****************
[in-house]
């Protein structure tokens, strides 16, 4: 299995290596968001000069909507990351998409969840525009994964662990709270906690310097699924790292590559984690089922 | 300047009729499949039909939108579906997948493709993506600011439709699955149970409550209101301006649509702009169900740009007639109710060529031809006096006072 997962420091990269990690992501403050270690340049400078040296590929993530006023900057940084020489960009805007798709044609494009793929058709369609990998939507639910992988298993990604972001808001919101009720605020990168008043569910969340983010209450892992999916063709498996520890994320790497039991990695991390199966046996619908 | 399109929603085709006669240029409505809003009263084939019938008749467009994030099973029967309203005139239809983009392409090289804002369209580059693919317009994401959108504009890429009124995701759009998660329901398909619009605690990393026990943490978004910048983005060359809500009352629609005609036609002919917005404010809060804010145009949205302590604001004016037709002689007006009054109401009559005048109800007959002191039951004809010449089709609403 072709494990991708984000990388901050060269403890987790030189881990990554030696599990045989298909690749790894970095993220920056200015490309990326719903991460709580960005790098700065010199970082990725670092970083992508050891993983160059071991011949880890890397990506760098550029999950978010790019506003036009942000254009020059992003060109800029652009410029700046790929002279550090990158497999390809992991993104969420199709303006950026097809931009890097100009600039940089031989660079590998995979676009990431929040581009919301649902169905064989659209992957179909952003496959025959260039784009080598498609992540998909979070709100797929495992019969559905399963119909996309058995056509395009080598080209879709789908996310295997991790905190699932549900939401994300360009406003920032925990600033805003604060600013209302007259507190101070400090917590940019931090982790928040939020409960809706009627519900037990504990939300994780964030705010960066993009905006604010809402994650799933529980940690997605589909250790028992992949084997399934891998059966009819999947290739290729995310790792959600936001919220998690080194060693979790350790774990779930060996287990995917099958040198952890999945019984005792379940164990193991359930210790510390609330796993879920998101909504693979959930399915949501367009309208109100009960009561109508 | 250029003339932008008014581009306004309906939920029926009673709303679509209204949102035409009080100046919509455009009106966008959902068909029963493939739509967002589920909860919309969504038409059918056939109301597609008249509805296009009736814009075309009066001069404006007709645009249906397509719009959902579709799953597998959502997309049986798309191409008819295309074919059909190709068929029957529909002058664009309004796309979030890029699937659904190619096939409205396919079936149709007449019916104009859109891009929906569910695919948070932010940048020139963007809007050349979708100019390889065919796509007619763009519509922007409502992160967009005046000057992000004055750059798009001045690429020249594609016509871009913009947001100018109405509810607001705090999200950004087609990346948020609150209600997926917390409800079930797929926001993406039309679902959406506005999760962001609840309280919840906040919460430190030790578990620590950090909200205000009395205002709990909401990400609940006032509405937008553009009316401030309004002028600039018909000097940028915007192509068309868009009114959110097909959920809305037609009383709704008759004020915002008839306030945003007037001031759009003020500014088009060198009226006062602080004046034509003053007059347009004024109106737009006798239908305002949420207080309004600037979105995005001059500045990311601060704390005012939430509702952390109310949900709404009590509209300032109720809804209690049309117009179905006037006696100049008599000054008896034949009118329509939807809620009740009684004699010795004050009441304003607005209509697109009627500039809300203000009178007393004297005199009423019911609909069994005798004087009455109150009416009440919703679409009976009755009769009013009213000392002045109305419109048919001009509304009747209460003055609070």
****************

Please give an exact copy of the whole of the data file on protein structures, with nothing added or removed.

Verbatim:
[in-house]
């Protein structure tokens, strides 16, 4: 299995290596968001000069909507990351998409969840525009994964662990709270906690310097699924790292590559984690089922 | 300047009729499949039909939108579906997948493709993506600011439709699955149970409550209101301006649509702009169900740009007639109710060529031809006096006072 997962420091990269990690992501403050270690340049400078040296590929993530006023900057940084020489960009805007798709044609494009793929058709369609990998939507639910992988298993990604972001808001919101009720605020990168008043569910969340983010209450892992999916063709498996520890994320790497039991990695991390199966046996619908 | 399109929603085709006669240029409505809003009263084939019938008749467009994030099973029967309203005139239809983009392409090289804002369209580059693919317009994401959108504009890429009124995701759009998660329901398909619009605690990393026990943490978004910048983005060359809500009352629609005609036609002919917005404010809060804010145009949205302590604001004016037709002689007006009054109401009559005048109800007959002191039951004809010449089709609403 072709494990991708984000990388901050060269403890987790030189881990990554030696599990045989298909690749790894970095993220920056200015490309990326719903991460709580960005790098700065010199970082990725670092970083992508050891993983160059071991011949880890890397990506760098550029999950978010790019506003036009942000254009020059992003060109800029652009410029700046790929002279550090990158497999390809992991993104969420199709303006950026097809931009890097100009600039940089031989660079590998995979676009990431929040581009919301649902169905064989659209992957179909952003496959025959260039784009080598498609992540998909979070709100797929495992019969559905399963119909996309058995056509395009080598080209879709789908996310295997991790905190699932549900939401994300360009406003920032925990600033805003604060600013209302007259507190101070400090917590940019931090982790928040939020409960809706009627519900037990504990939300994780964030705010960066993009905006604010809402994650799933529980940690997605589909250790028992992949084997399934891998059966009819999947290739290729995310790792959600936001919220998690080194060693979790350790774990779930060996287990995917099958040198952890999945019984005792379940164990193991359930210790510390609330796993879920998101909504693979959930399915949501367009309208109100009960009561109508 | 250029003339932008008014581009306004309906939920029926009673709303679509209204949102035409009080100046919509455009009106966008959902068909029963493939739509967002589920909860919309969504038409059918056939109301597609008249509805296009009736814009075309009066001069404006007709645009249906397509719009959902579709799953597998959502997309049986798309191409008819295309074919059909190709068929029957529909002058664009309004796309979030890029699937659904190619096939409205396919079936149709007449019916104009859109891009929906569910695919948070932010940048020139963007809007050349979708100019390889065919796509007619763009519509922007409502992160967009005046000057992000004055750059798009001045690429020249594609016509871009913009947001100018109405509810607001705090999200950004087609990346948020609150209600997926917390409800079930797929926001993406039309679902959406506005999760962001609840309280919840906040919460430190030790578990620590950090909200205000009395205002709990909401990400609940006032509405937008553009009316401030309004002028600039018909000097940028915007192509068309868009009114959110097909959920809305037609009383709704008759004020915002008839306030945003007037001031759009003020500014088009060198009226006062602080004046034509003053007059347009004024109106737009006798239908305002949420207080309004600037979105995005001059500045990311601060704390005012939430509702952390109310949900709404009590509209300032109720809804209690049309117009179905006037006696100049008599000054008896034949009118329509939807809620009740009684004699010795004050009441304003607005209509697109009627500039809300203000009178007393004297005199009423019911609909069994005798004087009455109150009416009440919703679409009976009755009769009013009213000392002045109305419109048919001009509304009747209460003055609070």